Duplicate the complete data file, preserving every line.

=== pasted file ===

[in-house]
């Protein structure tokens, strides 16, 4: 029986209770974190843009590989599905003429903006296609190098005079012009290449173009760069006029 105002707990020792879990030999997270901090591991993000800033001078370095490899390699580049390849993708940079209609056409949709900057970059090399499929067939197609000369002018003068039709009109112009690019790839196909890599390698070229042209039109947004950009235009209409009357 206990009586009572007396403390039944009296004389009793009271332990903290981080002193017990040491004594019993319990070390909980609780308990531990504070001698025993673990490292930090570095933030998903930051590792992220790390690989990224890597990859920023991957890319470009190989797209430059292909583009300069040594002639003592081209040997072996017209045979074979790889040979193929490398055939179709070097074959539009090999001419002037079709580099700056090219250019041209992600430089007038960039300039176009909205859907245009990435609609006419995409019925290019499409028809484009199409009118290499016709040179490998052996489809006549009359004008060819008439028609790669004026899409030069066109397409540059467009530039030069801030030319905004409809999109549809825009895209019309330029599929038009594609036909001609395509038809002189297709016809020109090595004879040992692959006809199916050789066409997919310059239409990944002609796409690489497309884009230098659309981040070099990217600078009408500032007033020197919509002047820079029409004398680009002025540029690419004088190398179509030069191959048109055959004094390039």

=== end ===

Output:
[in-house]
């Protein structure tokens, strides 16, 4: 029986209770974190843009590989599905003429903006296609190098005079012009290449173009760069006029 105002707990020792879990030999997270901090591991993000800033001078370095490899390699580049390849993708940079209609056409949709900057970059090399499929067939197609000369002018003068039709009109112009690019790839196909890599390698070229042209039109947004950009235009209409009357 206990009586009572007396403390039944009296004389009793009271332990903290981080002193017990040491004594019993319990070390909980609780308990531990504070001698025993673990490292930090570095933030998903930051590792992220790390690989990224890597990859920023991957890319470009190989797209430059292909583009300069040594002639003592081209040997072996017209045979074979790889040979193929490398055939179709070097074959539009090999001419002037079709580099700056090219250019041209992600430089007038960039300039176009909205859907245009990435609609006419995409019925290019499409028809484009199409009118290499016709040179490998052996489809006549009359004008060819008439028609790669004026899409030069066109397409540059467009530039030069801030030319905004409809999109549809825009895209019309330029599929038009594609036909001609395509038809002189297709016809020109090595004879040992692959006809199916050789066409997919310059239409990944002609796409690489497309884009230098659309981040070099990217600078009408500032007033020197919509002047820079029409004398680009002025540029690419004088190398179509030069191959048109055959004094390039």